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State v. Anthony

Court of Appeals of North Carolina

August 20, 2019

STATE OF NORTH CAROLINA
v.
KENNETH RUSSELL ANTHONY

          Heard in the Court of Appeals 8 May 2019.

          Appeal by defendant from order entered on 26 April 2018 by Judge Lori I. Hamilton in Superior Court, Rowan County Nos. 17 CRS 974, 51350, 51353, 51412, 51470.

          Attorney General Joshua H. Stein, by Special Deputy Attorney General Sonya Calloway-Durham, for the State.

          Appellate Defender Glenn Gerding, by Assistant Appellate Defender David W. Andrews, for defendant-appellant.

          STROUD, JUDGE.

         Defendant appeals from an order imposing lifetime satellite-based monitoring ("SBM"). Although the State presented argument to the trial court regarding the risk of recidivism by sex offenders based upon various studies and statistics, the State did not provide the studies to Defendant or the trial court. The statistics noted by the State were not subject to judicial notice under Rule 201 since they are subject to reasonable dispute and they are not "either (1) generally known within the territorial jurisdiction of the trial court or (2) capable of accurate and ready determination by resort to sources whose accuracy cannot reasonably be questioned." N.C. Gen. Stat. § 8C-1, Rule 201(b) (2017). Since the State presented no evidence supporting the reasonableness of SBM as applied to Defendant, we must reverse the trial court's order for the reasons discussed in State v. Grady, ___ N.C. App. ___, 817 S.E.2d 18 (2018) ("Grady II"), and State v. Griffin, ___ N.C. App. ___, 818 S.E.2d 336 (2018).

         I. Background

         Defendant entered an Alford plea to attempted first-degree sex offense, habitual felon, assault on a female, communicating threats, interfering with emergency communication, first-degree kidnapping, incest, and second-degree forcible rape. Defendant's charges were consolidated into a single judgment and the trial court imposed a sentence of 216 to 320 months. On the same day judgment was entered, Defendant submitted a motion to dismiss the State's petition for SBM. The trial court held a hearing regarding SBM. The trial court denied Defendant's motion and entered an order directing Defendant to submit to lifetime SBM upon his release from prison. Defendant timely appealed the order requiring him to submit to lifetime SBM.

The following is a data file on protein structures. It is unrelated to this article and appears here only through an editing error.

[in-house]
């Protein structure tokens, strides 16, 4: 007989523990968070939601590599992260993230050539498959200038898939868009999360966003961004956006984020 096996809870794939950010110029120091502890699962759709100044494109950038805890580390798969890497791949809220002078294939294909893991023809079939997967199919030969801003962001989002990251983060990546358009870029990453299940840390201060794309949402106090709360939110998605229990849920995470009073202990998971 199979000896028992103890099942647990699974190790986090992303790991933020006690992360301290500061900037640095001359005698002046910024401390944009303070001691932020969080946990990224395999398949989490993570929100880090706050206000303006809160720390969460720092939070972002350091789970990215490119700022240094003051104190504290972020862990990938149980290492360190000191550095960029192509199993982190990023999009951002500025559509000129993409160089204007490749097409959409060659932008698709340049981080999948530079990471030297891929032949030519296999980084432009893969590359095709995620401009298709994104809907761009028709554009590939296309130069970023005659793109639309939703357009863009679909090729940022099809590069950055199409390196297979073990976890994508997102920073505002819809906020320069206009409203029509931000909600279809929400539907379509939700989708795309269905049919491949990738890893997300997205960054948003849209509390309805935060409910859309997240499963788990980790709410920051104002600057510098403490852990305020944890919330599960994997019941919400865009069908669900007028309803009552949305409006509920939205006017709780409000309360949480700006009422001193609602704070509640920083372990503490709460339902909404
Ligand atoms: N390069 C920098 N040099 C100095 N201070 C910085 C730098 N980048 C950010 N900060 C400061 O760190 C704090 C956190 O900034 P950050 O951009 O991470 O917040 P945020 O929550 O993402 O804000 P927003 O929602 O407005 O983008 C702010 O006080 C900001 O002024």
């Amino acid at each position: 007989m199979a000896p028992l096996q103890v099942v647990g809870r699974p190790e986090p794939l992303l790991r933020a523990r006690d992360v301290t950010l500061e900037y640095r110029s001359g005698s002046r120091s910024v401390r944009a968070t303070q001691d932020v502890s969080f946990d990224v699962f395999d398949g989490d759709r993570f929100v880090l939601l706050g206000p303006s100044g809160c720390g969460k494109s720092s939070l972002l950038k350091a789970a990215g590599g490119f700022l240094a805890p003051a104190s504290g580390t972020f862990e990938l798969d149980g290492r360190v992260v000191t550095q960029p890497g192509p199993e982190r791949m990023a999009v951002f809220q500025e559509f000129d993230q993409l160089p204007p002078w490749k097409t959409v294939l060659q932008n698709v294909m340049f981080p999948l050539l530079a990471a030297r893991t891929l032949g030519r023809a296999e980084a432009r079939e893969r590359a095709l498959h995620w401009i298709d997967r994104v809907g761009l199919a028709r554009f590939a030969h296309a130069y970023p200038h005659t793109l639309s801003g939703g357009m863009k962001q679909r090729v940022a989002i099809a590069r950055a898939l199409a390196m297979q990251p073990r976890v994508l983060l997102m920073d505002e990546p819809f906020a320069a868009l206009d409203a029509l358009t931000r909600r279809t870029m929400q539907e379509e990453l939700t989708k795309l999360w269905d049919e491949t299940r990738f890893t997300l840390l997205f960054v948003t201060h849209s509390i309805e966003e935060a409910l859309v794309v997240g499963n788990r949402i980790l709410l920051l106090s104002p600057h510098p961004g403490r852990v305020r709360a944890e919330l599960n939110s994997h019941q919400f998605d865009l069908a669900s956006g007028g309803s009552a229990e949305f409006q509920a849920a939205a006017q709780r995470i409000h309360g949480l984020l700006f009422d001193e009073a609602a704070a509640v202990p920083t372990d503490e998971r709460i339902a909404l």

II. Standard of Review

         "An appellate court reviews conclusions of law pertaining to a constitutional matter de novo." Grady II, ___ N.C. App. at ___, 817 S.E.2d at 21 (quoting State v. Bowditch, 364 N.C. 335, 340, 700 S.E.2d 1, 5 (2010)).

         III. Evidence of Reasonableness of SBM

         Defendant argues "[b]ecause the State in this case failed to satisfy its burden of demonstrating that SBM was a reasonable search, the order requiring Mr. Anthony to submit to lifetime SBM must be reversed without remand to superior court." Defendant also argues that "North Carolina's SBM program is an unreasonable search that violates the Fourth Amendment."

         Once the trial court has determined that a defendant is subject to SBM under North Carolina General Statute § 14-208.40(a)(1)-(3), it must then determine the constitutionality of the search as applied to the particular defendant. Grady II, ___ N.C. App. at ___, 817 S.E.2d at 28 ("We reiterate the continued need for individualized determinations of reasonableness at Grady hearings."). This analysis includes two parts: the defendant's risk of recidivism and the efficacy of SBM to accomplish a reduction of recidivism. See id. at ___, 817 S.E.2d at 27. Even if we assume for purposes of argument that sex offenders have a higher risk of recidivism than those convicted of other crimes, the State still must address whether SBM is actually effective to prevent recidivism for that defendant.

         At the hearing, the only evidence the State presented was "bills that the victim received for medical treatment, an order of evidence to destroy some evidence, two proposed form 615s for the registration and satellite-based monitoring, and two proposed permanent no-contact orders for the two victims."[1] As ...


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